Marijuana legal in Oregon, banned at Linfield

Megan Ditore, For the Review

New Oregon law changes nothing.

Linfield College, like other institutions of higher education across the country, is required under the Drug-Free Schools and Communities Act Amendments of 1989 to educate students about the illegal use of drugs and alcohol.

Linfield wants students and employees to be thoughtful to the problems which alcohol and other drugs pose for the successful functioning of individuals and as an institution of learning according to the Linfield website.

The mission of the college is to provide an environment that is safe and promotes excellence in learning for its students and in work performance for all of its employees.

Therefore, the misuse and illegal use, possession, transportation, distribution, manufacture, or sale of alcohol and other drugs is not permitted on property owned or controlled by the college, or while representing the college on business or in other college sponsored activity, according to the Linfield Drug Policy.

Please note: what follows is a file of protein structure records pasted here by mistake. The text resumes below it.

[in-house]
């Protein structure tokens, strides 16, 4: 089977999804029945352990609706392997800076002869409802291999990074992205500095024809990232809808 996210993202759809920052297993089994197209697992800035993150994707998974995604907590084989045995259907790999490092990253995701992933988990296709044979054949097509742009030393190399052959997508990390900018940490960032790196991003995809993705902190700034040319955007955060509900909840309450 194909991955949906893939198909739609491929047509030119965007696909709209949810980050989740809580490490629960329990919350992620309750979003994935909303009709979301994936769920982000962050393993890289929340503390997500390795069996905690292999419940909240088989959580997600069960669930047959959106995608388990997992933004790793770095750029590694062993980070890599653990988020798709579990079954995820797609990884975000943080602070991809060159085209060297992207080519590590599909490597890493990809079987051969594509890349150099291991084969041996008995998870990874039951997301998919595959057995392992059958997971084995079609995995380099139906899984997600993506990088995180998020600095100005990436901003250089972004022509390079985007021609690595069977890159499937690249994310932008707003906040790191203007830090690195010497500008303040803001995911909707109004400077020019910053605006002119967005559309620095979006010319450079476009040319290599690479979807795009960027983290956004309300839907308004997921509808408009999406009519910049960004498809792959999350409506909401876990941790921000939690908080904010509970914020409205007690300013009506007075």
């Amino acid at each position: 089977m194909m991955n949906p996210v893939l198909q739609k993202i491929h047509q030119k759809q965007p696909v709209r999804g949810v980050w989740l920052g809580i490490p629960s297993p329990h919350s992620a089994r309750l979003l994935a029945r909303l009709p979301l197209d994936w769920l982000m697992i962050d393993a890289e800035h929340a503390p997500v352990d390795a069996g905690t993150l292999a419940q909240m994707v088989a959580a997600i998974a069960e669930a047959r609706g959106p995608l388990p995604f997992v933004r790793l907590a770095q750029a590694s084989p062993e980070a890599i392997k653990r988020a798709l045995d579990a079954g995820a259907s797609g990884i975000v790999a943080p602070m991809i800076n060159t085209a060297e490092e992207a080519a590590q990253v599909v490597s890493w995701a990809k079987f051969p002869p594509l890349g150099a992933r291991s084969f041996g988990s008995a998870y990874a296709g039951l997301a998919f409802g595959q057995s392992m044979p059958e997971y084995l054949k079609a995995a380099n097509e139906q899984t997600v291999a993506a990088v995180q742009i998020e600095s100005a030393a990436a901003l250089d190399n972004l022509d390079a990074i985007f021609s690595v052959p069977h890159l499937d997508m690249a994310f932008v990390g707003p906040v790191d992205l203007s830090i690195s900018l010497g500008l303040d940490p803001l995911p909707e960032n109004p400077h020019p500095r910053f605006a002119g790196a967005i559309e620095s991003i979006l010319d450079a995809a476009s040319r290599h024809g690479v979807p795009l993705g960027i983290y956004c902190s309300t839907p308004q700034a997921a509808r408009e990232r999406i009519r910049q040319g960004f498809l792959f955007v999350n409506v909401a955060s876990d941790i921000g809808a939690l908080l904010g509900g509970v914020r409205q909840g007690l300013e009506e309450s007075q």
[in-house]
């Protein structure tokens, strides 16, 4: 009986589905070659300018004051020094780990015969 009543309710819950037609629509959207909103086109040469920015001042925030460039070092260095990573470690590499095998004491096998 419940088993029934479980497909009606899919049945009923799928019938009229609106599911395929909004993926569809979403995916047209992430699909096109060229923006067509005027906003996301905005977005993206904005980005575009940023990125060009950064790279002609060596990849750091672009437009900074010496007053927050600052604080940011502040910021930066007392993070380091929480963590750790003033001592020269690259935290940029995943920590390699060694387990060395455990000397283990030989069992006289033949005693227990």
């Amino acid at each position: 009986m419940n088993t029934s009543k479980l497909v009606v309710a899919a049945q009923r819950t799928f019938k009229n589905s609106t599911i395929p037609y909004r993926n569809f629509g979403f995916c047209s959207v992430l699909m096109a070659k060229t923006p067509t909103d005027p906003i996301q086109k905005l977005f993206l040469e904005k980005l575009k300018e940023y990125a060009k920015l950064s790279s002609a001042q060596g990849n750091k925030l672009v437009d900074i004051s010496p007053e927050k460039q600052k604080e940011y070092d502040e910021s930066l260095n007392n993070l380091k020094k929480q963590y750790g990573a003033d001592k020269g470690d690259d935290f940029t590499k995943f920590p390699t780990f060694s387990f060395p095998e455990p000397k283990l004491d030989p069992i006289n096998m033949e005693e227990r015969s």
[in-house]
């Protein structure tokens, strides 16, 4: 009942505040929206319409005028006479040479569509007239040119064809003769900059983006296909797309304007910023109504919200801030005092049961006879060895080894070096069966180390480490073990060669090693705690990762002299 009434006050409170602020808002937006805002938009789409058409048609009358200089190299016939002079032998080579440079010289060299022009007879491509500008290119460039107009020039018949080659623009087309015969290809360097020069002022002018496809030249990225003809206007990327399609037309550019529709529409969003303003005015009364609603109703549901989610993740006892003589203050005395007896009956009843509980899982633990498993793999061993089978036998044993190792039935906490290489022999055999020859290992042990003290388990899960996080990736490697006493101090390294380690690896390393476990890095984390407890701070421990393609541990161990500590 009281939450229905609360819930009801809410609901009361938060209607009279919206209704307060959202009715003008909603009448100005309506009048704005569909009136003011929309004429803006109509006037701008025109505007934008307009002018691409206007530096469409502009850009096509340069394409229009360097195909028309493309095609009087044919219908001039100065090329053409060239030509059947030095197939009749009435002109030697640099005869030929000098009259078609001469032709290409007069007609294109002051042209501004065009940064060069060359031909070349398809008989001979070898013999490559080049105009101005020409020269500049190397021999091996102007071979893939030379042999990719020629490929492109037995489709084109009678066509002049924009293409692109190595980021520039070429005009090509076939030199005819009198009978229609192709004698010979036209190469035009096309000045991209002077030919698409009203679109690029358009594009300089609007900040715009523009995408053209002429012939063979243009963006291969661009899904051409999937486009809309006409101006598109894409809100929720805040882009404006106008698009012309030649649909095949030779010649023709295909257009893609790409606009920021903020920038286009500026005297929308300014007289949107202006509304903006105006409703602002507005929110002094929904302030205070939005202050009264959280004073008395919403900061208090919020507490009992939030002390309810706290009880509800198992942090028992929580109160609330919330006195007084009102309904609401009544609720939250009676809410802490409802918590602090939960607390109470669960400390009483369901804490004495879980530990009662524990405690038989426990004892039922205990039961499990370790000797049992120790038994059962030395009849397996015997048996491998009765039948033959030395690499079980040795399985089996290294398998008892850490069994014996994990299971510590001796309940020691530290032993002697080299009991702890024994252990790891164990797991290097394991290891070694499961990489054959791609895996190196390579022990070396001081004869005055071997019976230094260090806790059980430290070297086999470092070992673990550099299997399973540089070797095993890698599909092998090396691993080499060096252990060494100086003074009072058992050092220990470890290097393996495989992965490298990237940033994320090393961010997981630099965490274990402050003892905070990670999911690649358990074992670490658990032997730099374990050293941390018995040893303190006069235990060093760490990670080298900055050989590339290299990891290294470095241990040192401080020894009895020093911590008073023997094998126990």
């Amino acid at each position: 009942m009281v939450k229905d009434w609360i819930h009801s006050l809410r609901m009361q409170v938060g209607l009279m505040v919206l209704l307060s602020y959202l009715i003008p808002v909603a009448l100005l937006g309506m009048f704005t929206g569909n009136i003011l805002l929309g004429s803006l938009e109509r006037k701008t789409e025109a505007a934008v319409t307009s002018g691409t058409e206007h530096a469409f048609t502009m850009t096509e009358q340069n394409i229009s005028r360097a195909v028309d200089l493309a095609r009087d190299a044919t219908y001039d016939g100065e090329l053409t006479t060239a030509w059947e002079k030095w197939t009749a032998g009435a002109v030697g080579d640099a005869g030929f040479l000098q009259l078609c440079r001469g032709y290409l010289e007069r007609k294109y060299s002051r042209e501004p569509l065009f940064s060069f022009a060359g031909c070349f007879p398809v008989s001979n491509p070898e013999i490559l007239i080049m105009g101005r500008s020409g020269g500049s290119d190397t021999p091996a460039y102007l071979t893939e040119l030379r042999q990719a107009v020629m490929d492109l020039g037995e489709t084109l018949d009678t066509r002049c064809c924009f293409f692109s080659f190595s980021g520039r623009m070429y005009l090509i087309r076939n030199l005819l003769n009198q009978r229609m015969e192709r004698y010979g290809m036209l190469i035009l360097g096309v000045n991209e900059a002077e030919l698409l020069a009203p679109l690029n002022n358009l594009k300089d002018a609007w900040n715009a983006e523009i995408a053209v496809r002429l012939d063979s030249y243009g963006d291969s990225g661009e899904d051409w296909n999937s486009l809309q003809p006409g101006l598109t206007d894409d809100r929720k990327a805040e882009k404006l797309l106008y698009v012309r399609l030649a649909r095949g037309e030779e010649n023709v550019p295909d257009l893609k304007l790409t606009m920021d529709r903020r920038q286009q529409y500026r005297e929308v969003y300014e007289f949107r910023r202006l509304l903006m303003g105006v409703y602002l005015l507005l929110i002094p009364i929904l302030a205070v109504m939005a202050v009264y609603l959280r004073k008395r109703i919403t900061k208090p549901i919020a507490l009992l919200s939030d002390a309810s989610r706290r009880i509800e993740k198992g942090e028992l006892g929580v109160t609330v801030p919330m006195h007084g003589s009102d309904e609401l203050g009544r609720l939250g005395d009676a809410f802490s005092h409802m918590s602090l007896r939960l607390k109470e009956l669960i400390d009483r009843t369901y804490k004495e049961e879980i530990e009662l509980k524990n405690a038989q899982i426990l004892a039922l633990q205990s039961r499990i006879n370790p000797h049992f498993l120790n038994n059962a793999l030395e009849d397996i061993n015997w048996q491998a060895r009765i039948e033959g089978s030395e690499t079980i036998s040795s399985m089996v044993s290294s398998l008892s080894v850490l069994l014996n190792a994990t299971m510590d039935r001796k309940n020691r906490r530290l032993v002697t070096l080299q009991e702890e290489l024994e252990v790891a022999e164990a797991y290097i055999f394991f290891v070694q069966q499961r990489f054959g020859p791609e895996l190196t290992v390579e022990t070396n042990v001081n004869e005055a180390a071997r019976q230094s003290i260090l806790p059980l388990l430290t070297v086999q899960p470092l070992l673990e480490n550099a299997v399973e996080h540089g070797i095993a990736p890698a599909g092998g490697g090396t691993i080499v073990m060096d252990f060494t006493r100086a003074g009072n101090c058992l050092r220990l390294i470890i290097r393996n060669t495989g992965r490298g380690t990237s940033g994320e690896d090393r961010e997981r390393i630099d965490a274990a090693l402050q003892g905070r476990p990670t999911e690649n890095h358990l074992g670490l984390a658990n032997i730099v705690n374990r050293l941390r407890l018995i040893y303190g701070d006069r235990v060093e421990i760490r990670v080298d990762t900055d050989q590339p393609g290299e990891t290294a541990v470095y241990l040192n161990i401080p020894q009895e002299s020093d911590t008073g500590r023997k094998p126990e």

Recreational sale to adults and use of marijuana became legal in Oregon on Oct. 1 but that doesn’t make it legal for the students on campus.

Students 21 years of age or older do not get a pass if caught using marijuana on campus. Nor can they smoke weed in the privacy of a dorm room.

Marijuana, in all its forms, still violates school regulations at any Oregon college that receives federal funding.

Ron Noble, Director of College Public Safety (CPS), said that under the Safe Schools Act it is a violation to be in possession of marijuana on campus because the school receives federal funding.

With federal funding come things like financial aid. Even if Linfield wasn’t under the Safe Schools Act, campus is still located on private property so the school could decide against the new state law on their own property.

If a student is caught with marijuana, CPS will usually write a conduct referral to either the Area Director or Resident Advisor. They will also dispose of all illegal contents present.

CPS officers assist in maintaining public peace and order. They protect faculty, staff, students, visitors and property from crime and safety hazards.

All CPS Officers are licensed and certified by the Oregon Department of Public Safety Standards and Training and may issue warnings or initiate arrests as defined in the Oregon Revised Statues, according to the Linfield website.

Even though the state of Oregon can now sell recreational marijuana legally, nothing has changed or will change on campus.